The purpose of this investigation near Celano, Italy, was to provide comparative data for sustained research on Neolithic wattle-and-daub buildings in Calabria and the long-term continuation of this architectural tradition in both southern and central Italy (Shaffer Reference Shaffer, Tykot, Morter and Robb1999, Reference Shaffer2016). The 2015 study has broad relevance, as archaeological examples of earthen architecture are found in much of Europe and other world regions (e.g. Van Beek Reference Van Beek2008). Fieldwork began with the recording of standing structures. Interviews with local inhabitants served to interpret building practices and provide social contexts for construction and use. This brief overview highlights ethnoarchaeological findings on functions and lifespans of the structures.
Celano is located 90km east-north-east of Rome along the northern margin of the Fucino Basin. This plain, with no natural outlet due to surrounding mountains, formerly held Italy's third largest lake with an area of around 155km2: Lago Fucino. Several failed attempts to drain the lake and prevent periodic flooding of adjacent lands began in Classical times. In the nineteenth century Alessandro Torlonia organised a project that successfully provided a new drainage canal and reclaimed the floor of the lake as fertile farmland (Burri Reference Burri2011; Figure 1).
Earlier documented earthen structures near Celano
Archaeological investigations of earthen buildings in greater Abruzzo include studies of examples dating back to the Neolithic (Tozzi & Zamagni Reference Tozzi and Zamagni2003: 85). Archival and field research has documented a minor complement of earthen structures around the Fucino Basin from more recent times, after its draining. In 1882 Torlonia had commissioned the provision of earthen-walled houses for farmers, so they would have more convenient lodging by their leased fields on the drained lake bed (Dagradi Reference Dagradi and Ortolani1961: 95; Ortolani Reference Ortolani1961: 63; Istituto Luce & Archivio Sforza n.d.).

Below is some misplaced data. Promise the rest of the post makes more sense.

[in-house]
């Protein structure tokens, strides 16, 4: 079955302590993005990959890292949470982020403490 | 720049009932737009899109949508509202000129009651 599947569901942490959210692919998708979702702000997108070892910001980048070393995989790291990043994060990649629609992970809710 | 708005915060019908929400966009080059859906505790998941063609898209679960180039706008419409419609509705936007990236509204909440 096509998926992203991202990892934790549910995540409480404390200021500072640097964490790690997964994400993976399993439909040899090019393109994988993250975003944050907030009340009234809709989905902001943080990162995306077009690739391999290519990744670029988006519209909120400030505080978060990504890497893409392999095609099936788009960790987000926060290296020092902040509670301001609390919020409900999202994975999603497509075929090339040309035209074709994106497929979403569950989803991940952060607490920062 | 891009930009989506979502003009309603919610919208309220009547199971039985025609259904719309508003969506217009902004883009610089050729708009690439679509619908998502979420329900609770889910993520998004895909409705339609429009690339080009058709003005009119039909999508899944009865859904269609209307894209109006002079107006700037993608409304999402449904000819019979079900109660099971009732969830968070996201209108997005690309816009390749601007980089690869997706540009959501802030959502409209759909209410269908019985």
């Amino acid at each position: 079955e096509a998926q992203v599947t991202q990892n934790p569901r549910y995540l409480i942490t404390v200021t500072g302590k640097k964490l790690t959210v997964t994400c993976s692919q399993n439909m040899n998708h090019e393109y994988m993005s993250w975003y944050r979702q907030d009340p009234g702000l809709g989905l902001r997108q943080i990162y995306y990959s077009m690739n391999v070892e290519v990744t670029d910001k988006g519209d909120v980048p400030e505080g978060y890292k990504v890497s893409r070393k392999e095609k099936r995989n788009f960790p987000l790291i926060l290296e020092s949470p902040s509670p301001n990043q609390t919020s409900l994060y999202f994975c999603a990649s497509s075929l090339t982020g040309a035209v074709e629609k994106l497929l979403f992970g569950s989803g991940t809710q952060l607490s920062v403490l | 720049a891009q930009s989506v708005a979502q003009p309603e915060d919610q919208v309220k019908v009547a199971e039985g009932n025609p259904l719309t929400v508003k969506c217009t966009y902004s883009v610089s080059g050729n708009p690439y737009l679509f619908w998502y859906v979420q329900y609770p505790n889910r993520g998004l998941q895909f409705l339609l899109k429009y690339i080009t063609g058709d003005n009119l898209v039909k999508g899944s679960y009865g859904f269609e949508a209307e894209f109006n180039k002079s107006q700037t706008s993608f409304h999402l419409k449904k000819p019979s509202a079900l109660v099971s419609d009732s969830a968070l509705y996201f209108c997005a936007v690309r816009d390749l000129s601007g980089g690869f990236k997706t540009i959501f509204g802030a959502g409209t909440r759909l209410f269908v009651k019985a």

Dagradi (Reference Dagradi and Ortolani1961: 93–94) surveyed rural buildings around the Fucino Basin in the 1950s. The earthen buildings had wooden frames and a form of wattle and daub. The daub was comprised of moistened soil from the Fucino Basin, shredded straw and clay. Earthen walls were about 0.30m-thick, but thicker in barns (G. Sforza pers. comm.). These structures are comparable with the more prevalent, nineteenth- and twentieth-century earthen houses in eastern Abruzzo called massoni built from lumps of clayey soil and chopped straw (Baldacci Reference Baldacci1958: 25–26).
The 2015 investigation
The identification of earthen buildings around Celano included a ‘windshield’ survey from an automobile. This investigation explored approximately 13km along the northern part of Via Circonfucense, a beltway around the Fucino Basin, as well as lands to the immediate south by Via San Nicola. Discussions with local inhabitants and investigations of possible earthen buildings on foot supplemented the work.
The survey along Via Circonfucense identified two, one-storey earthen buildings (Figures 2–4). They include a former house (capanna) and an adjacent small barn (stalla). Selected architectural data (including those on Calabrian buildings examined between 1979–1996) are found in Table 1. Detailed discussions of these and other structures identified are recorded in Shaffer (Reference Shaffer2017).